Fewer Europeans, Maori and Pacific people are smoking
tobacco in the South but Asians in Southland are bucking the
national trend and opting to inhale.
Statistics New Zealand documents released to the Otago
Daily Times revealed there were 17.1% fewer European
regular smokers in Otago (22,680 to 18,792) and 9.6% fewer in
Southland (12,390 to 11,199) between the 2006 and 2013
Nationally, 16.9% fewer Europeans smoked regularly.
Fewer Maori in the South smoked - 16.4% fewer in Otago (2889
to 2415) and 8.5% fewer in Southland (2706 to 2475).
Nationally, 15.7% fewer Maori smoked.
And fewer Pacific people smoked in the South - 5.3% fewer in
Otago (558 to 339) and 7% fewer in Southland (339 to 315).
Nationally, 10.8% fewer Pacific people smoked.
Although 17.6% fewer Asians regularly smoked in Otago (696 to
573), 65% more Asians were smoking in Southland (114 to 189).
But nationally, 5.8% fewer Asians smoked in New Zealand.
In the South, more Middle Eastern, Latin American and African
people smoked - 5.5% more in Otago (162 to 171) and the
Southland smokers doubled (15 to 30).
Associate Minister of Health Tariana Turia said the increased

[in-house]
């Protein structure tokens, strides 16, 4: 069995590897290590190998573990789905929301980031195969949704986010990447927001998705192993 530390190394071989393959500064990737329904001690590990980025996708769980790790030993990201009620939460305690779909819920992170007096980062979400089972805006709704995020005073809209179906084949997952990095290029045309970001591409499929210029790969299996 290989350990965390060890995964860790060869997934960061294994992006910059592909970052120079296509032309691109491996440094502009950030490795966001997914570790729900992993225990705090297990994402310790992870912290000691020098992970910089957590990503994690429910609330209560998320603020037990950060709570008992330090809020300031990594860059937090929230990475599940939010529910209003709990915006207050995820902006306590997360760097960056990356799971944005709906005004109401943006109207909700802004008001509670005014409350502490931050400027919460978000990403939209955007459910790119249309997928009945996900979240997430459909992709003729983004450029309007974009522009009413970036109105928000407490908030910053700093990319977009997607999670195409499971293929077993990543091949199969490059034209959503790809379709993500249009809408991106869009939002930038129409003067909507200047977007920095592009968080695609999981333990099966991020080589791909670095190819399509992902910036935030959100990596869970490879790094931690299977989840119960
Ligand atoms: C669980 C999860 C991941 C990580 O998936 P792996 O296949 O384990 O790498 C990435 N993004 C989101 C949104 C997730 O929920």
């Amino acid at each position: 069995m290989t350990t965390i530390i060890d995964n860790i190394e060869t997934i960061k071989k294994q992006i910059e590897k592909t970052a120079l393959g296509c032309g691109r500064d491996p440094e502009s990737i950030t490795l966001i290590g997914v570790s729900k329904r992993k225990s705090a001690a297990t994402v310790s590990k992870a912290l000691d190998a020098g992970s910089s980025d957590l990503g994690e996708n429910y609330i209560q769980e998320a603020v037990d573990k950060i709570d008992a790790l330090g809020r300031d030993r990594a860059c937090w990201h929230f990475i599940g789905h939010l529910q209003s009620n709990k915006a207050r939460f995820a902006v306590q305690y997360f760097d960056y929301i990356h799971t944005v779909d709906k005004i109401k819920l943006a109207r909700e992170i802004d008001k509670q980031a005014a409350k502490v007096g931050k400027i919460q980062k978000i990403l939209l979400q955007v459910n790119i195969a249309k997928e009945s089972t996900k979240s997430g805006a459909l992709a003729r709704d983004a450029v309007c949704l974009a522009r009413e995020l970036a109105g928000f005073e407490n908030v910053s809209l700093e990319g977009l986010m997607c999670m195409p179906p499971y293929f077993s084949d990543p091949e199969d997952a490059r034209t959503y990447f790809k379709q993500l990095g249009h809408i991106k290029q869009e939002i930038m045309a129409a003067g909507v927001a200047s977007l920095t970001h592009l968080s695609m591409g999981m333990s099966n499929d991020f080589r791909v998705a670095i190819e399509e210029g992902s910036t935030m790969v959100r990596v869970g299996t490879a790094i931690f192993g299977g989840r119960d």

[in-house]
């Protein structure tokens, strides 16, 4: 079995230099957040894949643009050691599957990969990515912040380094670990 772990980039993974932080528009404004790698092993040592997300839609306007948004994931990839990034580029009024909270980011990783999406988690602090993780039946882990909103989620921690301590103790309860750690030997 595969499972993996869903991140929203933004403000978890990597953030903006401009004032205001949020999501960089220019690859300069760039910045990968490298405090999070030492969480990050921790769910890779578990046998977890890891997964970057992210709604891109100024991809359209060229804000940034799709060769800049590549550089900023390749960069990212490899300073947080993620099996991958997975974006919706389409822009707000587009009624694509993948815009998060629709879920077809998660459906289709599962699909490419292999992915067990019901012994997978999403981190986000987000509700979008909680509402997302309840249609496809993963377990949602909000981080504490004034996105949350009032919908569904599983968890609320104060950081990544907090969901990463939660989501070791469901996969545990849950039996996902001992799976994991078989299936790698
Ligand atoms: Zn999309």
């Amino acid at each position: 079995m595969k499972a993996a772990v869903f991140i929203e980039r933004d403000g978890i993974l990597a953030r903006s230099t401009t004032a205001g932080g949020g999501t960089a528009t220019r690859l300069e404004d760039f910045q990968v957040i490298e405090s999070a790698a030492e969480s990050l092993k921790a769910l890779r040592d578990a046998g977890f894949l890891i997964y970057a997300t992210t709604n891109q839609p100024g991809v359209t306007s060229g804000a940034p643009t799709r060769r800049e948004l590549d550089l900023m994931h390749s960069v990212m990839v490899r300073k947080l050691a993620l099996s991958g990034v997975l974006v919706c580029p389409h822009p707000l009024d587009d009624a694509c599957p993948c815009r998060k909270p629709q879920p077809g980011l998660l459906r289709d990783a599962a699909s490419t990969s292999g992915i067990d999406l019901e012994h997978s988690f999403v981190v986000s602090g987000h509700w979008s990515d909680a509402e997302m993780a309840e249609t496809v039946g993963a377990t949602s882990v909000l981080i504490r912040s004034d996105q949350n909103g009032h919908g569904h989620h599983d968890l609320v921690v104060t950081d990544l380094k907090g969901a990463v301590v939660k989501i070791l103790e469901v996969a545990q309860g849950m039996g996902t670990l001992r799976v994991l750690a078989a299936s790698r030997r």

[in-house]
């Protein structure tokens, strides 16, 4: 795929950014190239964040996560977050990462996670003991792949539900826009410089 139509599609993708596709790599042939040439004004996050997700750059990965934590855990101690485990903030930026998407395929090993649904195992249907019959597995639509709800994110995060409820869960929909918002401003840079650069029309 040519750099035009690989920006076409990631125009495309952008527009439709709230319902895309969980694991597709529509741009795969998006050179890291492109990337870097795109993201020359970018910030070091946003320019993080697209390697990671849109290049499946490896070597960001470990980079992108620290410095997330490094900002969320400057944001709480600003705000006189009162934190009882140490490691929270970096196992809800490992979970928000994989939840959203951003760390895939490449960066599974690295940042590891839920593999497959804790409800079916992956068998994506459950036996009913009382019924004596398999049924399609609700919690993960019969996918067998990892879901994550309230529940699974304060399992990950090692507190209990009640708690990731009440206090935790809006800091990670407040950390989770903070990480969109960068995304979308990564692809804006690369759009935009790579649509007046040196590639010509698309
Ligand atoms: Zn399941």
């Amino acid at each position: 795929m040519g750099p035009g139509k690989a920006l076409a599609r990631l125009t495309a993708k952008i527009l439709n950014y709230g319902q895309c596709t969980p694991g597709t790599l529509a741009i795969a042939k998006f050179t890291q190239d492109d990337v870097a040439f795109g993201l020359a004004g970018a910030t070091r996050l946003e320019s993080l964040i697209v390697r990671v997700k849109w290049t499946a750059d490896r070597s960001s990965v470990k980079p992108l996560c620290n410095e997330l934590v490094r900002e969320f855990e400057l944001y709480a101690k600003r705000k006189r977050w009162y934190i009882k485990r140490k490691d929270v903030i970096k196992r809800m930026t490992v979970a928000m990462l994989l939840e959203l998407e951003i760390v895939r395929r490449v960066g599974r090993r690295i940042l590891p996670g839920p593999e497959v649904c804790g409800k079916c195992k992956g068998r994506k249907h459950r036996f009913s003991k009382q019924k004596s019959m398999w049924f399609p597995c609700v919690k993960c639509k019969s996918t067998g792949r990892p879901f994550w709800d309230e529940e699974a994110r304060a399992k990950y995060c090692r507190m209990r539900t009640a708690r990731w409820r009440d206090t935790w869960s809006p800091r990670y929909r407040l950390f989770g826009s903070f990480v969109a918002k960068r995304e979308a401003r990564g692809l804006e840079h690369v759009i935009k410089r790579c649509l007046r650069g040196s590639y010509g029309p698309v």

population of Asian, Middle Eastern, Latin American and
African people in New Zealand had skewed the statistics on
''I don't think there is anything to be alarmed about.''
The decline in smoking rate of Maori and Pasifika people was
pleasing, because they historically had the highest smoking
figures in New Zealand, she said.
The Smoke-free Environments (Tobacco Products and Packaging)
Amendment Bill was lodged before Christmas last year and
would be ready for its first reading soon, she said.
''Removing tobacco company colours, logos and other marketing
ploys designed to make tobacco products glamorous and
attractive is an important step in reducing the uptake of
A University of Otago Wellington trial will let smokers try
nicotine replacement therapies at shopping malls, to
experience how effective they are.
Lead researcher Dr Brent Caldwell said the trial would enable
smokers to experience the benefits of nicotine replacement
therapy and become more confident in their ability to quit
Giving smokers the chance to try nicotine replacement therapy
would encourage them to use it and double their chances of
quitting, Dr Caldwell said.
Smokers are being invited to take part in the study by
attending a nicotine replacement therapy stall which will
open at North City Mall in Porirua this month, and in
Palmerston North and Manawatu in March.